Anime and Worldview - a Timely and Thought-provoking Course
Friday, 17 August 2012
“To watch an anime film is to travel to a foreign country—to a place where people think in unfamiliar ways about nature, history, technology, and spirituality; and where the animated film itself presupposes an audience quite different from that of the latest Disney feature.”
So states the proposal for an inaugural honors composition course titled Anime and Worldview that explores the world of Japanese animation and challenges students to engage contemporary culture as Christian thinkers.
Japanese “anime” differs from American animation in everything from characterization to landscapes. Dr. Mark Jones, professor of English, compares the experience to “walking through an art gallery.”
Jones said anime makes an ideal subject for the study of world view. While some anime films are informed by a set of religious and cultural values that are distinctly non Western, others display biblical story and Christian theology in ways that are de-familiarizing and thought provoking.
Trinity’s English department has incorporated more visual literacy into its first-year curriculum, including the work of photojournalists and graphic novels such as Maus, an illustrated narrative of Holocaust survival.
Japanese anime was recently introduced to Trinity students as part of another writing course. After viewing “My Neighbor Totoro,” a pastoral children’s fantasy, and “Grave of the Fireflies,” a film about war, students noted interesting parallels in the two films, such as relationships between parents and children and the way children find beauty in desperate circumstances.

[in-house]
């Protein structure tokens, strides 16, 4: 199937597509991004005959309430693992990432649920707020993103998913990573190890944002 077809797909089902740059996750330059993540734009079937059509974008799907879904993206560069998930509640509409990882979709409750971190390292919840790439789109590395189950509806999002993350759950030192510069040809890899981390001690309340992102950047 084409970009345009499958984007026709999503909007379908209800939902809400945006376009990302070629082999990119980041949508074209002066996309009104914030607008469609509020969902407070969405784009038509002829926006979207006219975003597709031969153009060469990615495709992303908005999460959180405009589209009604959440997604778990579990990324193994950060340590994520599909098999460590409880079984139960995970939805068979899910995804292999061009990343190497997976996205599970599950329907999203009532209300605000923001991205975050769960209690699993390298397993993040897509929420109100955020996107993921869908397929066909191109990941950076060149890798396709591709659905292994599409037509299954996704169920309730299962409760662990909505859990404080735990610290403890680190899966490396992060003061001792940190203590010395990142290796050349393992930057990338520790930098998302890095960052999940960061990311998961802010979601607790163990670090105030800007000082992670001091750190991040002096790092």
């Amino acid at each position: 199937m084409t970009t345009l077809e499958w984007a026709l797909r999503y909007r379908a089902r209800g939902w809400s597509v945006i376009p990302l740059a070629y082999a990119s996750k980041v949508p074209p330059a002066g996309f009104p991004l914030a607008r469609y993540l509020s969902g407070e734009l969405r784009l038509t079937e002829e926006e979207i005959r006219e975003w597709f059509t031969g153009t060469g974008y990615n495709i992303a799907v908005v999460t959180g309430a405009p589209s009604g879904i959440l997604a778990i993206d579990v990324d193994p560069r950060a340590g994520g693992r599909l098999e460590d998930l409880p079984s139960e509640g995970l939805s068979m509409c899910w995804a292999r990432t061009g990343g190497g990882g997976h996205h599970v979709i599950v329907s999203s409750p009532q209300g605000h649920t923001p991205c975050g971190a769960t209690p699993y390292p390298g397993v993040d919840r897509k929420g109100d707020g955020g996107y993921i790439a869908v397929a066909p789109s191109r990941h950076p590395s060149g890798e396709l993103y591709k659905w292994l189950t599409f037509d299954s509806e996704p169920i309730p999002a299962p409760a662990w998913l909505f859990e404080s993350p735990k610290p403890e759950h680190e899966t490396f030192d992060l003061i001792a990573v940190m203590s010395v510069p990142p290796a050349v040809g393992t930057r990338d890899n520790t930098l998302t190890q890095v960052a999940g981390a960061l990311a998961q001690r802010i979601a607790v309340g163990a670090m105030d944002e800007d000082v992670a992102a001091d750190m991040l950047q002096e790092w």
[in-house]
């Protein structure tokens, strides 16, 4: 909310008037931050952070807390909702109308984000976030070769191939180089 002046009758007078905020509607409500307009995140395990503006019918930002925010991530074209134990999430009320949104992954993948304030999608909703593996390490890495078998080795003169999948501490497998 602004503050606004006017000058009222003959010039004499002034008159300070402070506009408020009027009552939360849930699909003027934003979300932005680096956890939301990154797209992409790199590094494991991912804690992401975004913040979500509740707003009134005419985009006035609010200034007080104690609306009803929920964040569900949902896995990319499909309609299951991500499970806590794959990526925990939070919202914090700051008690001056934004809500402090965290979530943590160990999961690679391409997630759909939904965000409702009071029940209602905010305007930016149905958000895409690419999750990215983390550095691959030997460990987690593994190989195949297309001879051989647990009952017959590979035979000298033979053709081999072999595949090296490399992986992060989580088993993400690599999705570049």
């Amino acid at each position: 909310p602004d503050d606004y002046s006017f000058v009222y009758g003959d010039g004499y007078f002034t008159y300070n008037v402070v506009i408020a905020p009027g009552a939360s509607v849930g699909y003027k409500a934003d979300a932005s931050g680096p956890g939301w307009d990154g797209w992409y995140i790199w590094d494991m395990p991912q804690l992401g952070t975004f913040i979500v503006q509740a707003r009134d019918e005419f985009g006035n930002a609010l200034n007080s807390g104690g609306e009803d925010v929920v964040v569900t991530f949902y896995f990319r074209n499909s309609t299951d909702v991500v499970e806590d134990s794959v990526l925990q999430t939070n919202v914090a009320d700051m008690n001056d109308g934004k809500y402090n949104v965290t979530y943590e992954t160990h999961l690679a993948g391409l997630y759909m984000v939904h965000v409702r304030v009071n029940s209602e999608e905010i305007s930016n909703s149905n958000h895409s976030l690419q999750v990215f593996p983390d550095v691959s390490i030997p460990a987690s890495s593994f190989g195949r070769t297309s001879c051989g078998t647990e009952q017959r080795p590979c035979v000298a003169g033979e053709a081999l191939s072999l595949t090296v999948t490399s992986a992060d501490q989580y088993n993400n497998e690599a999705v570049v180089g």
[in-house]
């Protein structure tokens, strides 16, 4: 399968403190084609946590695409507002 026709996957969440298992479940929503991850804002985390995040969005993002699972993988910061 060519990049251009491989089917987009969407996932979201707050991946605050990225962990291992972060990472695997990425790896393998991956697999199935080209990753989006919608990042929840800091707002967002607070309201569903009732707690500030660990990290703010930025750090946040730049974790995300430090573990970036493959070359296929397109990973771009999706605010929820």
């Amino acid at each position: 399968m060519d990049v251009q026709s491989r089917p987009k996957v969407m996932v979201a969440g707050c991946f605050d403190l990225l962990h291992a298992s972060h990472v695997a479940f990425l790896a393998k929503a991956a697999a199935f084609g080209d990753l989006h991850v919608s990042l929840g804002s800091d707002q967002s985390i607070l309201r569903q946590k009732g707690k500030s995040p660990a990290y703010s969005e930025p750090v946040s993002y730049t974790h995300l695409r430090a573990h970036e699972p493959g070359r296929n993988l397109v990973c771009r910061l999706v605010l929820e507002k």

“A single film may offer insight not only into the worldviews of others, but also into the ways in which those others think about Western, and specifically Christian, ways of seeing,” said Jones.
Jones takes the teaching of this course beyond the purely academic, having participated over the years in viewing the films with his children and attending yearly conventions with hordes of anime fans, a group he calls an “accepting” and “cross-generational” sub-culture. For the past several years, he and his neighbors have brought several children from their Blue Island community to ACen (Anime Central), a local convention. This year, interest was so high that a school board member worked with the city’s park district to provide a bus trip to bring even more children to the convention.
In the Anime and Worldview course, anime films will form the main body of “text” for study, with supplemental reading and weekly writing assignments. This course will be offered as part of the Honors Program.